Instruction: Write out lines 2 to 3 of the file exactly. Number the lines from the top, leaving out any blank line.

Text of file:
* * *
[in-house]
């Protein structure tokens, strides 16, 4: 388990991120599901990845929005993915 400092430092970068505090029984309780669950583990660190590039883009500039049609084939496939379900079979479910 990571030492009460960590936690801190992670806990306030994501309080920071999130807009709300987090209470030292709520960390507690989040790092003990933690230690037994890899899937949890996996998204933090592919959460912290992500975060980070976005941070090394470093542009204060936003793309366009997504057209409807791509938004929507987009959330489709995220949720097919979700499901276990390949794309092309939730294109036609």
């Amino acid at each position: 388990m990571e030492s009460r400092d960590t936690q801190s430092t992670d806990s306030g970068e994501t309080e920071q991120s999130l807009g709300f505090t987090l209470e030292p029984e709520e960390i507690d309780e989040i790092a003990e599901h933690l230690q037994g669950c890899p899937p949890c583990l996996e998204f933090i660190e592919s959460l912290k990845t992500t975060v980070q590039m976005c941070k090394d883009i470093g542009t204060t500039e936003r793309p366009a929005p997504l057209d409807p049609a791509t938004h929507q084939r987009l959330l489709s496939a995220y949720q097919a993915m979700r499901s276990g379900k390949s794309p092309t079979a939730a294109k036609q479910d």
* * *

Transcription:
């Protein structure tokens, strides 16, 4: 388990991120599901990845929005993915 400092430092970068505090029984309780669950583990660190590039883009500039049609084939496939379900079979479910 990571030492009460960590936690801190992670806990306030994501309080920071999130807009709300987090209470030292709520960390507690989040790092003990933690230690037994890899899937949890996996998204933090592919959460912290992500975060980070976005941070090394470093542009204060936003793309366009997504057209409807791509938004929507987009959330489709995220949720097919979700499901276990390949794309092309939730294109036609």
């Amino acid at each position: 388990m990571e030492s009460r400092d960590t936690q801190s430092t992670d806990s306030g970068e994501t309080e920071q991120s999130l807009g709300f505090t987090l209470e030292p029984e709520e960390i507690d309780e989040i790092a003990e599901h933690l230690q037994g669950c890899p899937p949890c583990l996996e998204f933090i660190e592919s959460l912290k990845t992500t975060v980070q590039m976005c941070k090394d883009i470093g542009t204060t500039e936003r793309p366009a929005p997504l057209d409807p049609a791509t938004h929507q084939r987009l959330l489709s496939a995220y949720q097919a993915m979700r499901s276990g379900k390949s794309p092309t079979a939730a294109k036609q479910d």